Old rums from Reunion Island

The end of the year and Christmas are traditionally THE time of year when sales of old rums and other high-end vintages explode. When it comes to crossing off the names of rums on the list addressed to Santa Claus, many rum lovers will probably point to distilleries in the Caribbean, South America or Jamaica. At Rumporter, we offer you an alternative, or rather an additional choice by focusing on old rums… from Reunion Island.

rhums vieux de La Réunion

When it comes to aged rums, Reunion Island is not the destination that spontaneously comes to mind, so much so that the brand image of its rums is primarily associated with the Charrette brand and the arrangés.

As a reminder, Reunion produces 98% of traditional molasses rum, 96% of white rum, 80% of which is owned by Charette, which is itself a blend of rums from the three main distilleries of the island: Savanna (50%) Rivière-du-mât (42%), and Isautier (8%). And yet, this overseas department produces some of the best old rums we have tasted in recent years.

French Oak, Cognac style, No Additions

I can already see some of the more ‘enlightened’ enthusiasts twisting their noses at the mention of molasses rums. However, as we keep saying and writing at Rumporter, there are excellent molasses rums all over the world, especially aged ones, and Reunion Island is no exception. First, according to the Indication Géographique Rhum de la Réunion, this molasses must be produced locally and not imported.

Secondly, Reunion molasses rum is a heavy, powerful, aromatic rum, very different from the light rums of the Spanish style, but more classic than the Jamaican rums. Contrary to popular belief, it can be drunk as a ti-punch. But also, of course, aged! “The rums of Reunion Island are characterized by a roundness, but also very fresh notes that we must try to keep during aging, explains the oenologist Christian Vergier, who presided over the (re)birth of the range of aged rums of Rivière du Mât. Our job is to preserve these characteristics during aging.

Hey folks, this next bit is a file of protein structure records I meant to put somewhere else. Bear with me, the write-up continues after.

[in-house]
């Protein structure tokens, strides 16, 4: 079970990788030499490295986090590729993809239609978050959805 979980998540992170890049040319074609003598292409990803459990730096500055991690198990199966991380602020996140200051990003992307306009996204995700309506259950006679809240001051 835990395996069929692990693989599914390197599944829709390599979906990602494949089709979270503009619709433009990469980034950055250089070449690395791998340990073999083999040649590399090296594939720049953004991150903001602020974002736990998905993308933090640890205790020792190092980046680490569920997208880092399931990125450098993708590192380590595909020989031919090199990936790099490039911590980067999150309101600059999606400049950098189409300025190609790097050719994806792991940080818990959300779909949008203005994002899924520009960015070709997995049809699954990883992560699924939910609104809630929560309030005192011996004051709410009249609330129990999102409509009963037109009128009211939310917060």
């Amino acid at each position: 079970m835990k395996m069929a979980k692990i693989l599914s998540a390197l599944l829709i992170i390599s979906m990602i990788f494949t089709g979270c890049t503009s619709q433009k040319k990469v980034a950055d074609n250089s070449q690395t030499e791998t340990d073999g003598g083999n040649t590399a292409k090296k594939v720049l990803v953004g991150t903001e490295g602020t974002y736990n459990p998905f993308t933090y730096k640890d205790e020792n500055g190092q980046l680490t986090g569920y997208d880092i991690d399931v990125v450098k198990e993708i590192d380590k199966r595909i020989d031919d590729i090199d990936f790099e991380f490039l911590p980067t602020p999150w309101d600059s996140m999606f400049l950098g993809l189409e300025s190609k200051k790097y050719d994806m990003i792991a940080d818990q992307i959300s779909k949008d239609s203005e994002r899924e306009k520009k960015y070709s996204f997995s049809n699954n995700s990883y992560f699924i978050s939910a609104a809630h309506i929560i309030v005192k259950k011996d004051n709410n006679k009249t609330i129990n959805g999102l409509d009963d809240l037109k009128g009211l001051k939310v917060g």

Whether at Rivière du Mât, Isautier or Savanna, the choice has been made to give preference to French oak, and most often to ex-cognac barrels. Techniques inherited from the Cognac region have also been used by those who have worked in Cognac or who have been inspired by it. The producers of Réunion Island rums all declare that they do not add sweeteners or colouring agents to their aged rums.

The three main distilleries, sourcing molasses from the two sugar factories of the “intense island” (the Bois Rouge sugar factory in the north, and the Gol sugar factory in the south), it is however difficult to speak of “rhums de terroirs” as it is heard for the Martinique or Guadeloupe agricole rums. One will not find (at least not for the moment) rums parcel or monovarietal. However, the vintage rums, or displaying only one count of age (for example 5 or 10 years) in the assembly, as well as the single casks made their appearance since about twenty years.

The awakening of the 2000s

However, in the long history of Reunion Island (which started making rum before making sugar), the production of aged rums in a thoughtful and coordinated way is very recent and was not self-evident. At Savanna, the first ageing rums date back to the Savanna sugar estate in Saint Paul, well before the distillery moved to Bois Rouge in 1992, although we can’t really date it,” says Samuel Pitarch, sales and marketing director at Savanna. Then, it went crescendo from 1992 when only 100 barrels were aging to our days with 900 barrels.”